On this day, 6 October 1979: Battle Action
On this day, 6 October 1979 … This year of ‘On this day’ posts has turned into quite a journey of discovery for me. In part, I’m attempting to put together a sort of story of the IPC comics of the 1970s and 1980s by hopping about between publications and years (and my plan is to try to pull together all the threads in one long post at the end of the year). As it turns out, however, I’m been doing a lot of learning myself along the way – not just facts about the comics and their creators, which I knew would be a part of the process, but about what I like and don’t like.
War comics are a case in point. I used to think that these were not for me; in fact, I only started collecting Battle around this time last year, and I started the blog with the intention of looking only at selected titles that I remember from when I was young. As a kid I only played war when one or two of my friends persuaded me too. I didn’t collect toy solidiers or tanks or guns. Both my grandfathers were alive all the way through my childhood: one was an RAF pilot but never spoke to me about his experiences, while the other – like many others on his side of the family – was a conscientious objector, and I would say that I was brought up far more influenced and intrigued by the ideals and influence of pacifism. ‘War’ was something that interested other boys. I don’t think I ever read Battle, Victor or Warlord, and even now the styles of war comic art and narrative are a bit unfamiliar to me. The pages seem quite cramped, with lots of exposition, historical detail and a similarity of set dressing: uniforms, tanks, planes and explosions.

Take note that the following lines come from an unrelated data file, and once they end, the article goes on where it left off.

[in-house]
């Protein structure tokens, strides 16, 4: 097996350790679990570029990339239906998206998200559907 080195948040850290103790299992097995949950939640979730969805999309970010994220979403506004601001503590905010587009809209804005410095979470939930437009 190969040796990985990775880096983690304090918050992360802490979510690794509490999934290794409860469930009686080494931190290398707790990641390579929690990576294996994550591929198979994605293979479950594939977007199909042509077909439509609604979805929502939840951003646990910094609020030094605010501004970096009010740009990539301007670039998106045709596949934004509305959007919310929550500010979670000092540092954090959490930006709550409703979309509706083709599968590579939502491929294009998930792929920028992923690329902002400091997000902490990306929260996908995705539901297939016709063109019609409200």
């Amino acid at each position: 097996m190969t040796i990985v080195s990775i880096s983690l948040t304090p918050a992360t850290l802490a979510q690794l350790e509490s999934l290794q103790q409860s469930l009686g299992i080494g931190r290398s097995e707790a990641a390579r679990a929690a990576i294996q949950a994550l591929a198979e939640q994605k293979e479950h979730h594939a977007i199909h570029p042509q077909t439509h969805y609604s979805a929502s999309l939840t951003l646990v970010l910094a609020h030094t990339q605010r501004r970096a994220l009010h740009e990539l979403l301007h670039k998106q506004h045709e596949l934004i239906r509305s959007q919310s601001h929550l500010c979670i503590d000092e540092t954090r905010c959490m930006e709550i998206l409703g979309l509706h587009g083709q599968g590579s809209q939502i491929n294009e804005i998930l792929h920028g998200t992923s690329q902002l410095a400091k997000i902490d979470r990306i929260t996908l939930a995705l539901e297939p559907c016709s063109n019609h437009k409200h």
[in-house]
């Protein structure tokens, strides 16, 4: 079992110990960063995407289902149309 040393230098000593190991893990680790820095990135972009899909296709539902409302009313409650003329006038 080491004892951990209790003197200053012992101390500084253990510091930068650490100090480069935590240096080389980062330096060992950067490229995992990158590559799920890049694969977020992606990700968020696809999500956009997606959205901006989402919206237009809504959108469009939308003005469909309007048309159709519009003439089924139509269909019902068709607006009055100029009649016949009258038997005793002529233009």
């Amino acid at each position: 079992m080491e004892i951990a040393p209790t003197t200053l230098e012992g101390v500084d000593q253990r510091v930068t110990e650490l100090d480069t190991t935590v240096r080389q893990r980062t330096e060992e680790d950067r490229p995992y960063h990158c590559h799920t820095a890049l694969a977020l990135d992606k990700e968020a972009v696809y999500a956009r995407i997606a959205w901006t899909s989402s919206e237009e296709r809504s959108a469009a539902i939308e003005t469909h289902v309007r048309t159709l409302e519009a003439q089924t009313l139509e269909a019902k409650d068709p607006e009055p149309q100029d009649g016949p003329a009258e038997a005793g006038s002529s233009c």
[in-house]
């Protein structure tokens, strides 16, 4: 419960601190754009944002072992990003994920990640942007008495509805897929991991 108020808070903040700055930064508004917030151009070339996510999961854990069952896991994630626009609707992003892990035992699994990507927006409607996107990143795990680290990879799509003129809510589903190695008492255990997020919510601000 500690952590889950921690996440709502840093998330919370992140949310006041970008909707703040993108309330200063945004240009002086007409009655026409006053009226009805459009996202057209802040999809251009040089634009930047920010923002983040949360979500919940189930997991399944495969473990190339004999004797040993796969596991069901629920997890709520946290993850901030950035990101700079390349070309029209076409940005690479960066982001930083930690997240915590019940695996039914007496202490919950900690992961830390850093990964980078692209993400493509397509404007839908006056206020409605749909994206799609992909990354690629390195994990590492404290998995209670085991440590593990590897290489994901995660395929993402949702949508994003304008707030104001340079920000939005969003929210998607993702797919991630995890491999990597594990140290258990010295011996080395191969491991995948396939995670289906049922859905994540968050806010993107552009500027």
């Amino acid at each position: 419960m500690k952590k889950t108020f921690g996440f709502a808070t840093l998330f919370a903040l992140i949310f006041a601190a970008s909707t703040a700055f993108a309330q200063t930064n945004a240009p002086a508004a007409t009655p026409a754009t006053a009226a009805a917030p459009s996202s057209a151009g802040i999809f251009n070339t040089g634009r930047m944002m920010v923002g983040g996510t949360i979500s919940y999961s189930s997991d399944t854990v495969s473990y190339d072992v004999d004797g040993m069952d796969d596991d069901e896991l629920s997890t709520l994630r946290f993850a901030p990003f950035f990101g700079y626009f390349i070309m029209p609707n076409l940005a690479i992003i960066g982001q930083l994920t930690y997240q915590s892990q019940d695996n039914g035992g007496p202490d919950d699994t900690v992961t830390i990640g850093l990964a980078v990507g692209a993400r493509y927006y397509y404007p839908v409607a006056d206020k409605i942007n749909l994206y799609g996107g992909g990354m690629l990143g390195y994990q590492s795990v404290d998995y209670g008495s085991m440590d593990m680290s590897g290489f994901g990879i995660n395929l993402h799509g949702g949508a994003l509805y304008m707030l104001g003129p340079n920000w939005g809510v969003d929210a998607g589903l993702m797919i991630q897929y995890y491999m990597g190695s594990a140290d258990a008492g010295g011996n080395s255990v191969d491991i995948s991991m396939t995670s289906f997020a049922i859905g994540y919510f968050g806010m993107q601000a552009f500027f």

For these reasons it takes me a little longer to get to grips with an issue of Battle. But I’m so pleased that I have taken the time to get to know the comic over the last few months. Particular aspects have drawn me in: the covers, for example, such as this issue’s superb Mike Western design, are very often stunning pieces of work; Pat Mills and Joe Colquhoun’s Charley’s War is also outstanding – one of the greatest pieces of British literature about the Great War, in my opinion. I’ve discovered that some of my favourite writers and artists (not only Mills and Colquhoun, but also John Wagner, Mike Western, Ron Turner, Carlos Ezquerra and Eric Bradbury, among others) were important members of the Battle team, and that actually – beneath the familiar imagery – the writing and the artwork is often top quality, thrilling, emotional, thoughtful and challenging. There are some terrific splash pages in this particular issue – the opening pages of Charley’s War, H.M.S. Nightshade and Rat Pack – and some eye-catching single panels – Colquhoun’s Mr Chips dummy, and John Cooper’s opening frame of Johnny Red. I’ve realised that one doesn’t have to be ‘into War’ to appreciate Battle; in fact, it has as much to say to someone like me who never found it at all interesting as to those who grew up well-used to its narratives. Here are stories about life and death, and who we really are when society breaks down around us.